„Ich bin ein Berliner“ (1963)
John F. Kennedy, US President (1917 – 1963)
West Berlin on 26 June 1963, almost the entire city is on its feet that day to experience the US President live during the city tour or his speech in front of the West Berlin City Hall. In the midst of a turbulent phase of the Cold War, which also worries the inhabitants of West Berlin, many hope Kennedy will protect them from the recurring threat of the USSR.
At the invitation of Chancellor Konrad Adenauer, Kennedy travels to West Germany. The occasion is the 15th anniversary of the Berlin Airlift. JFK is the first US President to step on German soil since the end of the Second World War. Due to the construction of the Berlin Wall two years earlier, West Berlin is cut off from the outside world once again. In front of more than 400,000 people at the Schöneberg City Hall, Kennedy’s speech manages to inspire confidence in the West Berlin citizens during these tense times. He is particularly enthusiastic with his closing sentence „Ich bin ein Berliner„.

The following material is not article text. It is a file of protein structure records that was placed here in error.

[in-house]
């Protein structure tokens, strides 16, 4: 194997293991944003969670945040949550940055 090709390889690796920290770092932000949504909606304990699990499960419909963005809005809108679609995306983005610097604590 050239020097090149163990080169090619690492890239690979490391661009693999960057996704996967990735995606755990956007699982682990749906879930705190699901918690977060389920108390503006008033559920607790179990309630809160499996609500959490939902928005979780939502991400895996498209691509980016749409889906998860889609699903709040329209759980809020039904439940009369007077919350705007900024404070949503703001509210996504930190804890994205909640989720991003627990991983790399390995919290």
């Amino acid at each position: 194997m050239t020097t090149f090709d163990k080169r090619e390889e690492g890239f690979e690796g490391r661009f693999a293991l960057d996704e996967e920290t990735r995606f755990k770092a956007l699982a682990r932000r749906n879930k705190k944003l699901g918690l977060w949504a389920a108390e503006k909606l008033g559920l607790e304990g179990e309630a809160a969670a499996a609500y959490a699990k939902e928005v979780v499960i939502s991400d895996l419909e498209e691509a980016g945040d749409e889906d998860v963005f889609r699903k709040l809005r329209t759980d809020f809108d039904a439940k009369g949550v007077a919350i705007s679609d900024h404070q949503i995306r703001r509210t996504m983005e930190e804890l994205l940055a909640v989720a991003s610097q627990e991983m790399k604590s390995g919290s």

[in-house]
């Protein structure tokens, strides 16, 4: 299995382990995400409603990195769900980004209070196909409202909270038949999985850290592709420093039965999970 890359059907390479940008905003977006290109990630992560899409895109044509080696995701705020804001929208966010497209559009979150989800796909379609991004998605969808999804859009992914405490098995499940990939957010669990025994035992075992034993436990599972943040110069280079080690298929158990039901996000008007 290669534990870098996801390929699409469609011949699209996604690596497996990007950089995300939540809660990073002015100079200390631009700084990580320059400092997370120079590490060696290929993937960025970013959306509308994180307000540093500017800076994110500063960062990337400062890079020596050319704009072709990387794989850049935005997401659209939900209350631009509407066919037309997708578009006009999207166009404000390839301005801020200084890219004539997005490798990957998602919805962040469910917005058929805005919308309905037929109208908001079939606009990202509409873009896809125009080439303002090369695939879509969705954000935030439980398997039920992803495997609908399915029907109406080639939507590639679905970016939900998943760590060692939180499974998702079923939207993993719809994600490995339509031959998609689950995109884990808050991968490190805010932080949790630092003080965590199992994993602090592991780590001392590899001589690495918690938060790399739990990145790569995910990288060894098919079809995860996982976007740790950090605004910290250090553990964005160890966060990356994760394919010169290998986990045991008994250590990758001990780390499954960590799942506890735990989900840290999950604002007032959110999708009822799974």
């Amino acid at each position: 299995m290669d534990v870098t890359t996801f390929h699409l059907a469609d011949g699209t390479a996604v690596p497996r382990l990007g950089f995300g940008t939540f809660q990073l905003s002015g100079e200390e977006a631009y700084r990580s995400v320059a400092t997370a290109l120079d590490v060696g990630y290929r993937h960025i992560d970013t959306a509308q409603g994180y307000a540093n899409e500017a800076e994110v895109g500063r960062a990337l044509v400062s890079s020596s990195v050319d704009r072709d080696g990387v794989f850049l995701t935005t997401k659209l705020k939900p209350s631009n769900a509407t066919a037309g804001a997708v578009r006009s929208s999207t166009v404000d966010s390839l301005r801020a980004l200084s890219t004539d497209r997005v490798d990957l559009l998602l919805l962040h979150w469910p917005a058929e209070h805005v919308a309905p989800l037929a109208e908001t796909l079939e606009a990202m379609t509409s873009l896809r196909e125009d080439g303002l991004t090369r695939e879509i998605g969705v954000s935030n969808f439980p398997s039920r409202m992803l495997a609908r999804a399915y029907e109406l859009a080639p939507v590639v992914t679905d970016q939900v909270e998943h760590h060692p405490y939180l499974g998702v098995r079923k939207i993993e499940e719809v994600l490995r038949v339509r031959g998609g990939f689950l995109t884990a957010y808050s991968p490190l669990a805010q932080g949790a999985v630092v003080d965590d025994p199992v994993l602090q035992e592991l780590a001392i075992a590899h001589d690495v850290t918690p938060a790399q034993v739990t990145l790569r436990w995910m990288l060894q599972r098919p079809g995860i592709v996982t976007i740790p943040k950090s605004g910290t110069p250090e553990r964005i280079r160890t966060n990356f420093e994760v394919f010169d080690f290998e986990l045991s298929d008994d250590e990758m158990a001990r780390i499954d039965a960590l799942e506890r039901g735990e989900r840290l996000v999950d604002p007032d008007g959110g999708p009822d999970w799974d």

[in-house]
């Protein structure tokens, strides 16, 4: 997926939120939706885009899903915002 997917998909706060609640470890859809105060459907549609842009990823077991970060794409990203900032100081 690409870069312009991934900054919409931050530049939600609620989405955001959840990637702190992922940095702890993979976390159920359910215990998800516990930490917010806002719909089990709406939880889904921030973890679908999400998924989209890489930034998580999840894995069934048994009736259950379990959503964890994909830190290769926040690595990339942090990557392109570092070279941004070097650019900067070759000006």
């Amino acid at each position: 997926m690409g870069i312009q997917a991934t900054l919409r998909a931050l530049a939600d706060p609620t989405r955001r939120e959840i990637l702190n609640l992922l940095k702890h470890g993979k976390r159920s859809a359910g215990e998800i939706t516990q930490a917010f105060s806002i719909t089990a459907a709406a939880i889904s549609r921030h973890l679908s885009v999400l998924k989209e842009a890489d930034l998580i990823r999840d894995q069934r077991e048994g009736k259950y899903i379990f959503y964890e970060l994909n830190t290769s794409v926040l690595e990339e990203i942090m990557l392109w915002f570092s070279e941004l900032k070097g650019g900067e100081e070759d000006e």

Candidness and drama in „Ich bin ein Berliner“
The percentage of drama perfectly supports the openness Kennedy provides in his speech. He surprises with its high degree of openness. Through innovative statements such as „Ich bin ein Berliner“ he opens up new perspectives and inspires generations by offering them three things: First, he stresses the need for goodwill between East and West Berlin. He also emphasizes the importance of unification between communist and democratic nations. Finally, his famous saying symbolizes the support of the United States for West Germany.